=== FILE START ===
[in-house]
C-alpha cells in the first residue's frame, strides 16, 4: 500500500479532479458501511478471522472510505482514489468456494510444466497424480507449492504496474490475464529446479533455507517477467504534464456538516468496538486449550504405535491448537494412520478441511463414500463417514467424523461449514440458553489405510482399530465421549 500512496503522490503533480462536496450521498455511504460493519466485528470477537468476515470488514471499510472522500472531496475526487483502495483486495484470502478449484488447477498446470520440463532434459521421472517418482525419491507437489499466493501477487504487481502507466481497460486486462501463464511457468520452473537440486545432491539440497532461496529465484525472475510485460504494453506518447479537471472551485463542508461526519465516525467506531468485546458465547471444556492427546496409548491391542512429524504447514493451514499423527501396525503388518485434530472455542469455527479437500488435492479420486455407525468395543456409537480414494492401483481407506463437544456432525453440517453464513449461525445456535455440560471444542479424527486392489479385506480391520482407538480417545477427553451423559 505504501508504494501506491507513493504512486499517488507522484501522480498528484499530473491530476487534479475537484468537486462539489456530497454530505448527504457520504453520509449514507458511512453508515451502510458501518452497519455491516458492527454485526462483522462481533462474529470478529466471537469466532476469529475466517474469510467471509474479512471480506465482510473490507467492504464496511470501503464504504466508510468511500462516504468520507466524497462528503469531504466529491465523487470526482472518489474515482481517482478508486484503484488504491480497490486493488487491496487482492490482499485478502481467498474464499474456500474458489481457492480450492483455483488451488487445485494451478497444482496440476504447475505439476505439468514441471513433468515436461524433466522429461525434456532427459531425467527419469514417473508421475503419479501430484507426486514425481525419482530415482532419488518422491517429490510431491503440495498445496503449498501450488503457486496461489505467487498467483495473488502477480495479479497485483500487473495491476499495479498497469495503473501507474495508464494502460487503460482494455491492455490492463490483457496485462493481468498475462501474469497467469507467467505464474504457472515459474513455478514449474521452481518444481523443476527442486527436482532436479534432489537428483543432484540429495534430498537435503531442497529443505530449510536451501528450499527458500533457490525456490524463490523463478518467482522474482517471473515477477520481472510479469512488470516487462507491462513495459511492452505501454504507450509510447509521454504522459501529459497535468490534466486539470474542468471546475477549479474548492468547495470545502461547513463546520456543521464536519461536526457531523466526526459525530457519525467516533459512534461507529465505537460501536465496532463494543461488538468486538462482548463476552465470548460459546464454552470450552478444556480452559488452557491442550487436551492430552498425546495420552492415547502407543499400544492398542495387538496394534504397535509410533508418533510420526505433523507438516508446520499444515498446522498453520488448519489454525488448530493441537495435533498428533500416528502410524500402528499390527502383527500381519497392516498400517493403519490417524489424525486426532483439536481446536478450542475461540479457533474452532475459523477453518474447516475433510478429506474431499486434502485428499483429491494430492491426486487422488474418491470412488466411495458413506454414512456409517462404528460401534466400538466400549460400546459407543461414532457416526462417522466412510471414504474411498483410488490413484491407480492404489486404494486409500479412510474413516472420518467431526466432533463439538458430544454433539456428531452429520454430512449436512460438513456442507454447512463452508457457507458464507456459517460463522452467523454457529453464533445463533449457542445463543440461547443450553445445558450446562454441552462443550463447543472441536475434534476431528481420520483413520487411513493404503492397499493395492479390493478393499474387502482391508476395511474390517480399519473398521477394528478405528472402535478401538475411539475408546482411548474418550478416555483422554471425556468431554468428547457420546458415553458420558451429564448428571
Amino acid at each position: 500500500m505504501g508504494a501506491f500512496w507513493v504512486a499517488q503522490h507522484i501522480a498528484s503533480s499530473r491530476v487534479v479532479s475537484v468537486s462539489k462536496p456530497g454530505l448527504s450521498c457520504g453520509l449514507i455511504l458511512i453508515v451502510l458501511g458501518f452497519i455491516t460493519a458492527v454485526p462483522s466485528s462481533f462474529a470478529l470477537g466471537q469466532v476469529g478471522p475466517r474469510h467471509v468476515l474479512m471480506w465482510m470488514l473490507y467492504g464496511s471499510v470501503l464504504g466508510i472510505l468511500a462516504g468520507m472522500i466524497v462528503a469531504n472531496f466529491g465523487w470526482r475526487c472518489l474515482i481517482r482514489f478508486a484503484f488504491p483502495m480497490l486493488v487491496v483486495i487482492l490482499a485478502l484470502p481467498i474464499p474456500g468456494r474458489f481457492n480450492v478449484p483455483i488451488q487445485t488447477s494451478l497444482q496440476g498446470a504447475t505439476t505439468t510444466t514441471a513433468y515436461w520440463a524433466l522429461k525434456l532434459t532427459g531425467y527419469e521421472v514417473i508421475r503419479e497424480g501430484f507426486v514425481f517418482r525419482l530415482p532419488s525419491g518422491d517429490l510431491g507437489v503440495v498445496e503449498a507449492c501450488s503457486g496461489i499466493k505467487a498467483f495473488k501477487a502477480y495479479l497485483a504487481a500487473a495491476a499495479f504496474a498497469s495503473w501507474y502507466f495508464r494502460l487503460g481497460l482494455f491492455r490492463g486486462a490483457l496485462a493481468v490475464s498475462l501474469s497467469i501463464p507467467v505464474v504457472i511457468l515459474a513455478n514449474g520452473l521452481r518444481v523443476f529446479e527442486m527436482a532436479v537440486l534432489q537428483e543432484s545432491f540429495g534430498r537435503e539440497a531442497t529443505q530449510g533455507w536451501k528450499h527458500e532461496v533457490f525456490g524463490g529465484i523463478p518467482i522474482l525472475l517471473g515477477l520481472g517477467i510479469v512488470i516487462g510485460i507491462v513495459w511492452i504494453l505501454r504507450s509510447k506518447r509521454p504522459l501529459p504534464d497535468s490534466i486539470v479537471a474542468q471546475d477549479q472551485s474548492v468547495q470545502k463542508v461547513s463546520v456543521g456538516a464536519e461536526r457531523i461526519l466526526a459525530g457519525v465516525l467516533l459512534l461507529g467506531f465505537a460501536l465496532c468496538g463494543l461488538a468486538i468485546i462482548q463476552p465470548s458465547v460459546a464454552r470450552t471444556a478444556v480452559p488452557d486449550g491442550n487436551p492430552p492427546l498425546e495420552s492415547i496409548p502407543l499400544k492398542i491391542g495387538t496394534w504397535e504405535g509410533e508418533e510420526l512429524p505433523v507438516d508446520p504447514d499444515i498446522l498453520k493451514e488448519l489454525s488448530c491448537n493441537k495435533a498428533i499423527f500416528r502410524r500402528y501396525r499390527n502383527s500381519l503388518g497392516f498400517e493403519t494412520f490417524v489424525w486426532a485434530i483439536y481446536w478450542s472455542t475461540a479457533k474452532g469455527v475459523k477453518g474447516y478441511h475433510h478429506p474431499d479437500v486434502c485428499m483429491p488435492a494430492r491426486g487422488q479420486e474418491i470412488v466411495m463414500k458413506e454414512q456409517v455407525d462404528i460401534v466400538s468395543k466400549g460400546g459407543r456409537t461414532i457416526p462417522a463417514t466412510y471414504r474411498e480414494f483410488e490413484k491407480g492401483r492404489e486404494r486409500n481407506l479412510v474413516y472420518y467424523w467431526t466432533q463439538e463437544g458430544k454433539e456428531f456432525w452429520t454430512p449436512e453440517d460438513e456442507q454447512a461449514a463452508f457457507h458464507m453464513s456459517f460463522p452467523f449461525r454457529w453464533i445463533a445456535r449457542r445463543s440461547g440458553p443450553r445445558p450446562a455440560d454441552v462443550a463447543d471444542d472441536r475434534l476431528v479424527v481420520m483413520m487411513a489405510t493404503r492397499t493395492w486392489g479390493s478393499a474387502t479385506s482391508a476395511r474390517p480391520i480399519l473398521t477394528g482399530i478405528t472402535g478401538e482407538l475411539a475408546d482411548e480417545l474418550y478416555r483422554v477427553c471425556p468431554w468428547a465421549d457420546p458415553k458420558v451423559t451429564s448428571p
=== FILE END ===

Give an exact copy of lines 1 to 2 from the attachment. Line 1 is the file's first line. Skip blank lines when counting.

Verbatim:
[in-house]
C-alpha cells in the first residue's frame, strides 16, 4: 500500500479532479458501511478471522472510505482514489468456494510444466497424480507449492504496474490475464529446479533455507517477467504534464456538516468496538486449550504405535491448537494412520478441511463414500463417514467424523461449514440458553489405510482399530465421549 500512496503522490503533480462536496450521498455511504460493519466485528470477537468476515470488514471499510472522500472531496475526487483502495483486495484470502478449484488447477498446470520440463532434459521421472517418482525419491507437489499466493501477487504487481502507466481497460486486462501463464511457468520452473537440486545432491539440497532461496529465484525472475510485460504494453506518447479537471472551485463542508461526519465516525467506531468485546458465547471444556492427546496409548491391542512429524504447514493451514499423527501396525503388518485434530472455542469455527479437500488435492479420486455407525468395543456409537480414494492401483481407506463437544456432525453440517453464513449461525445456535455440560471444542479424527486392489479385506480391520482407538480417545477427553451423559 505504501508504494501506491507513493504512486499517488507522484501522480498528484499530473491530476487534479475537484468537486462539489456530497454530505448527504457520504453520509449514507458511512453508515451502510458501518452497519455491516458492527454485526462483522462481533462474529470478529466471537469466532476469529475466517474469510467471509474479512471480506465482510473490507467492504464496511470501503464504504466508510468511500462516504468520507466524497462528503469531504466529491465523487470526482472518489474515482481517482478508486484503484488504491480497490486493488487491496487482492490482499485478502481467498474464499474456500474458489481457492480450492483455483488451488487445485494451478497444482496440476504447475505439476505439468514441471513433468515436461524433466522429461525434456532427459531425467527419469514417473508421475503419479501430484507426486514425481525419482530415482532419488518422491517429490510431491503440495498445496503449498501450488503457486496461489505467487498467483495473488502477480495479479497485483500487473495491476499495479498497469495503473501507474495508464494502460487503460482494455491492455490492463490483457496485462493481468498475462501474469497467469507467467505464474504457472515459474513455478514449474521452481518444481523443476527442486527436482532436479534432489537428483543432484540429495534430498537435503531442497529443505530449510536451501528450499527458500533457490525456490524463490523463478518467482522474482517471473515477477520481472510479469512488470516487462507491462513495459511492452505501454504507450509510447509521454504522459501529459497535468490534466486539470474542468471546475477549479474548492468547495470545502461547513463546520456543521464536519461536526457531523466526526459525530457519525467516533459512534461507529465505537460501536465496532463494543461488538468486538462482548463476552465470548460459546464454552470450552478444556480452559488452557491442550487436551492430552498425546495420552492415547502407543499400544492398542495387538496394534504397535509410533508418533510420526505433523507438516508446520499444515498446522498453520488448519489454525488448530493441537495435533498428533500416528502410524500402528499390527502383527500381519497392516498400517493403519490417524489424525486426532483439536481446536478450542475461540479457533474452532475459523477453518474447516475433510478429506474431499486434502485428499483429491494430492491426486487422488474418491470412488466411495458413506454414512456409517462404528460401534466400538466400549460400546459407543461414532457416526462417522466412510471414504474411498483410488490413484491407480492404489486404494486409500479412510474413516472420518467431526466432533463439538458430544454433539456428531452429520454430512449436512460438513456442507454447512463452508457457507458464507456459517460463522452467523454457529453464533445463533449457542445463543440461547443450553445445558450446562454441552462443550463447543472441536475434534476431528481420520483413520487411513493404503492397499493395492479390493478393499474387502482391508476395511474390517480399519473398521477394528478405528472402535478401538475411539475408546482411548474418550478416555483422554471425556468431554468428547457420546458415553458420558451429564448428571